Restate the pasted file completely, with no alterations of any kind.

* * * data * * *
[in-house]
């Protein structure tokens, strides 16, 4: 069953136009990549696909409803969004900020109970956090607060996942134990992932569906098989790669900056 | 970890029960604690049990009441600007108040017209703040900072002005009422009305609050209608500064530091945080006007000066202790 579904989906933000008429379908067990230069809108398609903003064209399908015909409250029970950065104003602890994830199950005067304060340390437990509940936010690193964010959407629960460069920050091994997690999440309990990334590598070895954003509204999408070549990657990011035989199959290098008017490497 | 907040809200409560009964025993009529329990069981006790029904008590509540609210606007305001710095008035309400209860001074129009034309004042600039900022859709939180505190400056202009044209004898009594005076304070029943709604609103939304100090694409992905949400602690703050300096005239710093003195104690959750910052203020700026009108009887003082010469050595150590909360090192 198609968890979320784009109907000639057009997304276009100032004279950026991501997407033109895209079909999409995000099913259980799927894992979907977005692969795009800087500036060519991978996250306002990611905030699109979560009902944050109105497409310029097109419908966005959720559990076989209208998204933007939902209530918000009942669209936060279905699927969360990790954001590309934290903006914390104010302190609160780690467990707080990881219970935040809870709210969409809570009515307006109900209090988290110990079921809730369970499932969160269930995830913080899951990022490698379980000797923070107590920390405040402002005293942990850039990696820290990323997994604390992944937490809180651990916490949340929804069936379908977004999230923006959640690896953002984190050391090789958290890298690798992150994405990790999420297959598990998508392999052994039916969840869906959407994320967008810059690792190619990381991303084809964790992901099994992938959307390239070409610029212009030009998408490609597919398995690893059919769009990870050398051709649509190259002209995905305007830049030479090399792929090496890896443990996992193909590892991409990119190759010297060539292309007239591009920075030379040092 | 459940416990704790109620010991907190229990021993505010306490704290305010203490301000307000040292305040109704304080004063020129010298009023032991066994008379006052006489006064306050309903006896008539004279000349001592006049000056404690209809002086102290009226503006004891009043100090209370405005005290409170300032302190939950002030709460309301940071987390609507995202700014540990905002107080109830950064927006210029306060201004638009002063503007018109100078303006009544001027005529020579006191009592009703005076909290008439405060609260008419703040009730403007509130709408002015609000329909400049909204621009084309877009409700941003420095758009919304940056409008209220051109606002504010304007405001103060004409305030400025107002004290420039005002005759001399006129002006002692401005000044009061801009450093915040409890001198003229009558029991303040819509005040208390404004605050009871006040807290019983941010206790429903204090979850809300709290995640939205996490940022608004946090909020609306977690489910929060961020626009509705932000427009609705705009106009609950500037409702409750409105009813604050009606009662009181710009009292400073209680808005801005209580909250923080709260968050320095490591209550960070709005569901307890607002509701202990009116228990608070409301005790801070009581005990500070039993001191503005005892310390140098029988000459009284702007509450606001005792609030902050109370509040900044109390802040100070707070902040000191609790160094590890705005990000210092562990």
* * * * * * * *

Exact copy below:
[in-house]
């Protein structure tokens, strides 16, 4: 069953136009990549696909409803969004900020109970956090607060996942134990992932569906098989790669900056 | 970890029960604690049990009441600007108040017209703040900072002005009422009305609050209608500064530091945080006007000066202790 579904989906933000008429379908067990230069809108398609903003064209399908015909409250029970950065104003602890994830199950005067304060340390437990509940936010690193964010959407629960460069920050091994997690999440309990990334590598070895954003509204999408070549990657990011035989199959290098008017490497 | 907040809200409560009964025993009529329990069981006790029904008590509540609210606007305001710095008035309400209860001074129009034309004042600039900022859709939180505190400056202009044209004898009594005076304070029943709604609103939304100090694409992905949400602690703050300096005239710093003195104690959750910052203020700026009108009887003082010469050595150590909360090192 198609968890979320784009109907000639057009997304276009100032004279950026991501997407033109895209079909999409995000099913259980799927894992979907977005692969795009800087500036060519991978996250306002990611905030699109979560009902944050109105497409310029097109419908966005959720559990076989209208998204933007939902209530918000009942669209936060279905699927969360990790954001590309934290903006914390104010302190609160780690467990707080990881219970935040809870709210969409809570009515307006109900209090988290110990079921809730369970499932969160269930995830913080899951990022490698379980000797923070107590920390405040402002005293942990850039990696820290990323997994604390992944937490809180651990916490949340929804069936379908977004999230923006959640690896953002984190050391090789958290890298690798992150994405990790999420297959598990998508392999052994039916969840869906959407994320967008810059690792190619990381991303084809964790992901099994992938959307390239070409610029212009030009998408490609597919398995690893059919769009990870050398051709649509190259002209995905305007830049030479090399792929090496890896443990996992193909590892991409990119190759010297060539292309007239591009920075030379040092 | 459940416990704790109620010991907190229990021993505010306490704290305010203490301000307000040292305040109704304080004063020129010298009023032991066994008379006052006489006064306050309903006896008539004279000349001592006049000056404690209809002086102290009226503006004891009043100090209370405005005290409170300032302190939950002030709460309301940071987390609507995202700014540990905002107080109830950064927006210029306060201004638009002063503007018109100078303006009544001027005529020579006191009592009703005076909290008439405060609260008419703040009730403007509130709408002015609000329909400049909204621009084309877009409700941003420095758009919304940056409008209220051109606002504010304007405001103060004409305030400025107002004290420039005002005759001399006129002006002692401005000044009061801009450093915040409890001198003229009558029991303040819509005040208390404004605050009871006040807290019983941010206790429903204090979850809300709290995640939205996490940022608004946090909020609306977690489910929060961020626009509705932000427009609705705009106009609950500037409702409750409105009813604050009606009662009181710009009292400073209680808005801005209580909250923080709260968050320095490591209550960070709005569901307890607002509701202990009116228990608070409301005790801070009581005990500070039993001191503005005892310390140098029988000459009284702007509450606001005792609030902050109370509040900044109390802040100070707070902040000191609790160094590890705005990000210092562990």